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Huckleberries Online

An Athol Man And His Yak

Lynn Taylor of Athol, Idaho, bonds with his 1,100-pound yak, Makloud, during a visit to the Washington State University Veterinary Teaching Hospital in Pullman. Doctors believe Makloud may be suffering from complications of a kidney stone. (Charlie Powell / Washington State University)
Lynn Taylor of Athol, Idaho, bonds with his 1,100-pound yak, Makloud, during a visit to the Washington State University Veterinary Teaching Hospital in Pullman. Doctors believe Makloud may be suffering from complications of a kidney stone. (Charlie Powell / Washington State University)

Ah, the classic story of a man and his yak. Lynn Taylor of Athol, Idaho, and his pet yak, Makloud, are an inseparable duo. Now 8, Makloud is being treated for urinary tract problems at the Washington State University Veterinary Teaching Hospital in Pullman. The 1,100-pound Makloud was unable to urinate and showed signs of distress. Dr. Ashley Brendenberg discovered a blockage in his lower urethra as well as a nickel-sized hole in his bladder that allowed urine to leak into his abdomen and may have caused some paralysis of the organ. Brendenburg isn't sure what caused the rupture, but hospital spokesman Charlie Powell said it may have been a kidney stone, scar tissue or "a narrowing of the canal with age"/Chad Sokol, SR Extra Credit blog. More here including several more photos.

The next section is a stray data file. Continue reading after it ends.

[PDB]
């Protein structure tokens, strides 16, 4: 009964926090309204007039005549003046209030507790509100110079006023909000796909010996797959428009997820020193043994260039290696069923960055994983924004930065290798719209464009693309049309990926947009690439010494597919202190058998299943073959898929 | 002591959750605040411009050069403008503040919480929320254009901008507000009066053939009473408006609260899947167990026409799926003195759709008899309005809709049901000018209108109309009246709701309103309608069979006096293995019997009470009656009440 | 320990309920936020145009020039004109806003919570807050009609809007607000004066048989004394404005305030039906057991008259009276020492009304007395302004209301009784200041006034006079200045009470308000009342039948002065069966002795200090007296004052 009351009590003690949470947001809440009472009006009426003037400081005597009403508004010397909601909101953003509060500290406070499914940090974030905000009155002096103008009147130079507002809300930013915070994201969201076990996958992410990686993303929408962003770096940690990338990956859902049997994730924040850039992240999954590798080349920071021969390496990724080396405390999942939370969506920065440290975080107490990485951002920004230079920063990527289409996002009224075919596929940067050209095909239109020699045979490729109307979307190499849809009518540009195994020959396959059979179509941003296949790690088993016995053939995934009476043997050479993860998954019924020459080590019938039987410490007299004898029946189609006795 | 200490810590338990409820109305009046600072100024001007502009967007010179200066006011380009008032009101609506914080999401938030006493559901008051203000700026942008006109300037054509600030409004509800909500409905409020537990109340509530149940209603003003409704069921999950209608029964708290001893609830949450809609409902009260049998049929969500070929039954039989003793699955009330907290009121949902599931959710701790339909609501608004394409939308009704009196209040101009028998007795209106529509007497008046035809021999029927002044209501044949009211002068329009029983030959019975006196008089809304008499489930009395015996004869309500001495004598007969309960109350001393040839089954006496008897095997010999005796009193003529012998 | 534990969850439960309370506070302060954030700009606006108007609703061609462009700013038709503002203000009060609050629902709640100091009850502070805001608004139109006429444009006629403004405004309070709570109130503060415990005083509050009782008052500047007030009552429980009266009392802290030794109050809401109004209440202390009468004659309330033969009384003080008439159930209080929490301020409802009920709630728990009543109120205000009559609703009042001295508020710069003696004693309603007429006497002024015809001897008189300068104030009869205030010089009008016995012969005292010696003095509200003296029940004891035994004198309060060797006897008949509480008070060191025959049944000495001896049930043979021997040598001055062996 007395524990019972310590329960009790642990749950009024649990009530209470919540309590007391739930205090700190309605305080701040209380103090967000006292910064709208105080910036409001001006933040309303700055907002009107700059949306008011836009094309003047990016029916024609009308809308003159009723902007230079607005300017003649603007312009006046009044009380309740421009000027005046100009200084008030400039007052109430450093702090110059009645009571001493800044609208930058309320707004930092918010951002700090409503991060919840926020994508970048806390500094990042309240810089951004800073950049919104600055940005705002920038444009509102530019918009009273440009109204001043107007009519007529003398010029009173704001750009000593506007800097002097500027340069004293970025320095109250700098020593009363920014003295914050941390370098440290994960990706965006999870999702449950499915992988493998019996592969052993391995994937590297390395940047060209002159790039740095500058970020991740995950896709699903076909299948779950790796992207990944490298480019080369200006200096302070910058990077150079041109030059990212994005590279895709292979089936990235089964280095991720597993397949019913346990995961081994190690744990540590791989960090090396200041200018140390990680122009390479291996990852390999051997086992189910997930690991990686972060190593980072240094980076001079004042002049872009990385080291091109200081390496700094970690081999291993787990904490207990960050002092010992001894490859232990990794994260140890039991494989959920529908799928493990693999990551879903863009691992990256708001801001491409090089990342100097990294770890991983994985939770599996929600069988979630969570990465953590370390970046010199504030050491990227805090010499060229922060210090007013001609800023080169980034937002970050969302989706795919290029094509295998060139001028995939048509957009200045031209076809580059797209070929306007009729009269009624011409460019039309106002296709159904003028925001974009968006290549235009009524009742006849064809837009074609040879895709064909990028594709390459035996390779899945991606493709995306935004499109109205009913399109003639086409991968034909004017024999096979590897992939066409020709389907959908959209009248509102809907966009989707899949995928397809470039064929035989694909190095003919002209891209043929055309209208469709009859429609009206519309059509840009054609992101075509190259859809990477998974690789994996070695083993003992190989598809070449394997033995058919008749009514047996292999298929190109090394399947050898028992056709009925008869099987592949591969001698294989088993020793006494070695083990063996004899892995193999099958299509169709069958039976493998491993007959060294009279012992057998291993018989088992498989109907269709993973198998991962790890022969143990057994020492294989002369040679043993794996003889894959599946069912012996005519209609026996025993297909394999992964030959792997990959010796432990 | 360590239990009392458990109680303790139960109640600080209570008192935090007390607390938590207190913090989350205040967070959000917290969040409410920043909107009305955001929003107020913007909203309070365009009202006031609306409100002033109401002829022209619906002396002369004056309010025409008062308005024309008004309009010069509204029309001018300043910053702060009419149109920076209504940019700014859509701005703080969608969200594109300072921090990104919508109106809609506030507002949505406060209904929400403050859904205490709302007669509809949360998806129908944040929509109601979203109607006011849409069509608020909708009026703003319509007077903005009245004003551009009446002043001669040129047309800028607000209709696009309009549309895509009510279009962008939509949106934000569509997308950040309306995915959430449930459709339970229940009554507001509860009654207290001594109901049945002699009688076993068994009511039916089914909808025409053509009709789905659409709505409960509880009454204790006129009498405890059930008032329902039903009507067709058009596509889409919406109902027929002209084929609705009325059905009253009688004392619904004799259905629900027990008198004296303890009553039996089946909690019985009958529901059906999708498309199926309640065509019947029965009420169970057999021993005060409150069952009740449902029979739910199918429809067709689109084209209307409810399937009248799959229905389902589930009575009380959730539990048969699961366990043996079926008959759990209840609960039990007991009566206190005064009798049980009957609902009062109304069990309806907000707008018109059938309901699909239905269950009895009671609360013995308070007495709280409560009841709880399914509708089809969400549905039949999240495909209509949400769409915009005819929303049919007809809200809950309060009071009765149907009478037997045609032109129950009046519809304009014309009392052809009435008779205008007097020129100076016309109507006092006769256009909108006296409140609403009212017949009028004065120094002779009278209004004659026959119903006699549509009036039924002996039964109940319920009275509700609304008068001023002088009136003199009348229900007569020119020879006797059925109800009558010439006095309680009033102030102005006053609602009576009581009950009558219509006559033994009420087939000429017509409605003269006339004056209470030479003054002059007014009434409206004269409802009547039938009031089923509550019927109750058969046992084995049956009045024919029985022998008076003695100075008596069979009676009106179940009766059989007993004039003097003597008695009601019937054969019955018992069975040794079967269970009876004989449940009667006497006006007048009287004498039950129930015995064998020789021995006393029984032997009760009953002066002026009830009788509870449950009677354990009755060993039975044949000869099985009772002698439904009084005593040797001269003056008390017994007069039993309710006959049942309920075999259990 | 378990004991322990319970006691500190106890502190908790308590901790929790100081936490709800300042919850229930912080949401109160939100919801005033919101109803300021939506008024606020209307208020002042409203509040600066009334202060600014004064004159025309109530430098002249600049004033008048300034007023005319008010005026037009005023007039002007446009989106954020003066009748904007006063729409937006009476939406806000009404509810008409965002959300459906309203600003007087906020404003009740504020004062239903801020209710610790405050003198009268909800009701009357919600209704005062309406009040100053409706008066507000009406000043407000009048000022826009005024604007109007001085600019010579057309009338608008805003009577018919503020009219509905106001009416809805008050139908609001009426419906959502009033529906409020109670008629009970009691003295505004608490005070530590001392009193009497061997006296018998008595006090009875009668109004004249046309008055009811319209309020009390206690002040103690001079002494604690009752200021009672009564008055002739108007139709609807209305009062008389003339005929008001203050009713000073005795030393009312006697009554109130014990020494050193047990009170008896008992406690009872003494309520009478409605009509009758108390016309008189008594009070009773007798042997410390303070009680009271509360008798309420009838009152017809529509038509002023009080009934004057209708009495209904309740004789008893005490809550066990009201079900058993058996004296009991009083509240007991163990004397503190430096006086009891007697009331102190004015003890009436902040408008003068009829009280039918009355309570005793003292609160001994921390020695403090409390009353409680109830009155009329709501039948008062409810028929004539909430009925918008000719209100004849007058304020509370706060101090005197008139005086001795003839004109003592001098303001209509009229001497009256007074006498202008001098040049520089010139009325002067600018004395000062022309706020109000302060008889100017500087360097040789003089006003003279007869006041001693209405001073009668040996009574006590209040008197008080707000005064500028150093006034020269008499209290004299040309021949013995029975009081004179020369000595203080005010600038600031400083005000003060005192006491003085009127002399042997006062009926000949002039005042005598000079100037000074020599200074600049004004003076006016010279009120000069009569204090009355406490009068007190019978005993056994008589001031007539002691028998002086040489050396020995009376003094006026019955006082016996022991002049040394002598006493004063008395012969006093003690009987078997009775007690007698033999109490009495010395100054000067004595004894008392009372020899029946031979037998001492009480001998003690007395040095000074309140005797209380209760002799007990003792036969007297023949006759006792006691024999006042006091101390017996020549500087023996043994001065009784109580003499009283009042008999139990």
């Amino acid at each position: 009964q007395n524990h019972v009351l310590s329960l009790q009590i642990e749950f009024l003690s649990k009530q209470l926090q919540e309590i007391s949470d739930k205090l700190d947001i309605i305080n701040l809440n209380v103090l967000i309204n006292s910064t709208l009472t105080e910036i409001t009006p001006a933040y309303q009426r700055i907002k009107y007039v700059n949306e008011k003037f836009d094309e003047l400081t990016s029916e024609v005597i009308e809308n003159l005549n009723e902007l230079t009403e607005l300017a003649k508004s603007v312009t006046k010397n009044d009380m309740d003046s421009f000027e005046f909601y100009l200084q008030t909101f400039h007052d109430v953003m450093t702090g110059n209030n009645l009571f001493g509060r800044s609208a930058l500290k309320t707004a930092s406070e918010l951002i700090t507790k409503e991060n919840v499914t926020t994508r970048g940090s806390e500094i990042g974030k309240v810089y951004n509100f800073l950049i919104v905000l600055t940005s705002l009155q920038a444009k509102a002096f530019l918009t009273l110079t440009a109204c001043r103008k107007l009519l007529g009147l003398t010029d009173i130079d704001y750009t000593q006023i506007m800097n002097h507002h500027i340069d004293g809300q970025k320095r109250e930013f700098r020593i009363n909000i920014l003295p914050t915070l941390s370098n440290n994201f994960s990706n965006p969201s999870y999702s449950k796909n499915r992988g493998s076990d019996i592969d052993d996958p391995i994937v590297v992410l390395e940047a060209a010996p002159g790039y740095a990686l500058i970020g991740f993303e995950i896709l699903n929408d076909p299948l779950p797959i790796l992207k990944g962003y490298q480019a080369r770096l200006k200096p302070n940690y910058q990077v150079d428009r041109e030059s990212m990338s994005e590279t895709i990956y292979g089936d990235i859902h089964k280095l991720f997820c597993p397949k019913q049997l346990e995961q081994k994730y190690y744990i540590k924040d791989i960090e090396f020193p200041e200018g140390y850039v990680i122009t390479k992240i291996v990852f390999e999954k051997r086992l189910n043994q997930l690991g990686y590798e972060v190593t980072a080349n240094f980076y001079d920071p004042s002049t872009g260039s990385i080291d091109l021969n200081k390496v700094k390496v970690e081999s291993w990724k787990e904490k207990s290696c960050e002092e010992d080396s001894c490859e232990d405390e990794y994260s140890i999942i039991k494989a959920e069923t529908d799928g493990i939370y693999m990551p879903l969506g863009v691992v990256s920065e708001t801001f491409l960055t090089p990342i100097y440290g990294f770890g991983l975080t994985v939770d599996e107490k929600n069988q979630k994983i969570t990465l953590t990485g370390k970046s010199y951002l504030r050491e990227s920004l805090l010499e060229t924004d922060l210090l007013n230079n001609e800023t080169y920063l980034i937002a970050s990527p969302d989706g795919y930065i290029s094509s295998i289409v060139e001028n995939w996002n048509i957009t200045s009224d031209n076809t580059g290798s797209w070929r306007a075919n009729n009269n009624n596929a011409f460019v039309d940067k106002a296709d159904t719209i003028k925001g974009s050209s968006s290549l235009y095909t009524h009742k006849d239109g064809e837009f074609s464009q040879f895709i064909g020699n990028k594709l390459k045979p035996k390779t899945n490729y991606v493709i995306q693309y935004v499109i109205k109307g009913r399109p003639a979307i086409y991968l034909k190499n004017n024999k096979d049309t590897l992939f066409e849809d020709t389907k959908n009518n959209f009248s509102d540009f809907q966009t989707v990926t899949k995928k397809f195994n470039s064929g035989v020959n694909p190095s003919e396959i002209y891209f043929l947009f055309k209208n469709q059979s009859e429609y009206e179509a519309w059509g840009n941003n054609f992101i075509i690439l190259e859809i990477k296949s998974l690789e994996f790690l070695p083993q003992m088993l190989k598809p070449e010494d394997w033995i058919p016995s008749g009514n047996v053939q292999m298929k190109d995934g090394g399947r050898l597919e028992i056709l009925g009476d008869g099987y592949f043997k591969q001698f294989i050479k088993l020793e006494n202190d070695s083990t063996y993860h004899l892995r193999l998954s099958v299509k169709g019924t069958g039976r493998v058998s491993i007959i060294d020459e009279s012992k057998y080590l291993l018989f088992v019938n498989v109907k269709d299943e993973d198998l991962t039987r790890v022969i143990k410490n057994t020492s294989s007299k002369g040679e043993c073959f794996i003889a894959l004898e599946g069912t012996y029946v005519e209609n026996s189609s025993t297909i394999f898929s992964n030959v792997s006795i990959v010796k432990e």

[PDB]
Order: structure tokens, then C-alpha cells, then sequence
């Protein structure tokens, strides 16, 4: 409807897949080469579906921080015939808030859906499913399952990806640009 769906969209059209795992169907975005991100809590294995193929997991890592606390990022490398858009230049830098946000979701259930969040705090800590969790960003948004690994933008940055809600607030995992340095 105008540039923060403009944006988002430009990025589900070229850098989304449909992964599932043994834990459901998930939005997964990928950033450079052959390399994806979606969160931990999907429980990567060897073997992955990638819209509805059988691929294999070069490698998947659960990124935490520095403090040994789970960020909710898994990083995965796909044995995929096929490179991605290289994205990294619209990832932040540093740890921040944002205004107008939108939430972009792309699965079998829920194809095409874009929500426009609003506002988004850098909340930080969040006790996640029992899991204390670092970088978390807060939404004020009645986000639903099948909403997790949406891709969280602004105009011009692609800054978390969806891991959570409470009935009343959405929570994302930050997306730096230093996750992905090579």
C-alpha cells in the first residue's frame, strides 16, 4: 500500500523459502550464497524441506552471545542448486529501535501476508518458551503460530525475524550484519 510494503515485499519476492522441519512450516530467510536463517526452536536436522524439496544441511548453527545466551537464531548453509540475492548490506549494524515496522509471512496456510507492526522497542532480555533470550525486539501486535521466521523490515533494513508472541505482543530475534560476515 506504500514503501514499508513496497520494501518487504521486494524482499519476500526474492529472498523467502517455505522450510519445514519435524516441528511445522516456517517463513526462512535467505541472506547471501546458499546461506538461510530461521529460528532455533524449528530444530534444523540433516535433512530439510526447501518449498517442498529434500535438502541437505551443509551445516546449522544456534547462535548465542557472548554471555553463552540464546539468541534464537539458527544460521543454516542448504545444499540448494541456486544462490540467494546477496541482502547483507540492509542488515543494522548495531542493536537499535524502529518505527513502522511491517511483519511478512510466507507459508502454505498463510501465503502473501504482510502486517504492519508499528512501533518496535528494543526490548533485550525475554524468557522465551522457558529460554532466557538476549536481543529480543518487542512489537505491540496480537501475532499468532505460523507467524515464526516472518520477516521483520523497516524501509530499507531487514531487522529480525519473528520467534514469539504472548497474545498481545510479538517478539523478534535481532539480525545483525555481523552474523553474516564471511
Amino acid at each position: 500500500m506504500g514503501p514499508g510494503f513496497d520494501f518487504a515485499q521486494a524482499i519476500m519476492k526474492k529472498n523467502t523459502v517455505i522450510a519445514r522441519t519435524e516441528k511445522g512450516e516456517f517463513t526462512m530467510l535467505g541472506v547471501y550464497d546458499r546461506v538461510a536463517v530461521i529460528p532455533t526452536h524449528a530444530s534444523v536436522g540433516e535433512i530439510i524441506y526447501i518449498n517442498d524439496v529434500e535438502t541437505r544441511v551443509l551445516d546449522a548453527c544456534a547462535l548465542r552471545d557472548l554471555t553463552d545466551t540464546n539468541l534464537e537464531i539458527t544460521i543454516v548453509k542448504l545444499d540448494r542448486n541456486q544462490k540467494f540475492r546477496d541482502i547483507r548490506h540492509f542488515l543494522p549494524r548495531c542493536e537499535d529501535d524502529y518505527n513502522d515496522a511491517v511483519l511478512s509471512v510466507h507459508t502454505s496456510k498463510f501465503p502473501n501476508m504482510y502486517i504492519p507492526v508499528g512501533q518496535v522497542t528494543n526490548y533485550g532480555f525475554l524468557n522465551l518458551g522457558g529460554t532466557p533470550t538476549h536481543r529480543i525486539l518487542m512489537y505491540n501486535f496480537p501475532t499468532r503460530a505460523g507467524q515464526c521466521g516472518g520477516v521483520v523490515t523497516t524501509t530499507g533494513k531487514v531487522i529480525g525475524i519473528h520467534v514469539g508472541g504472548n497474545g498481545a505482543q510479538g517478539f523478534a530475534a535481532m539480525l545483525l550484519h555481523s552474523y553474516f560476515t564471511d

Question: Did/do you have an unusual pet?




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D.F. Oliveria
D.F. (Dave) Oliveria joined The Spokesman-Review in 1984. He currently is a columnist and compiles the Huckleberries Online blog and writes about North Idaho in his Huckleberries column.

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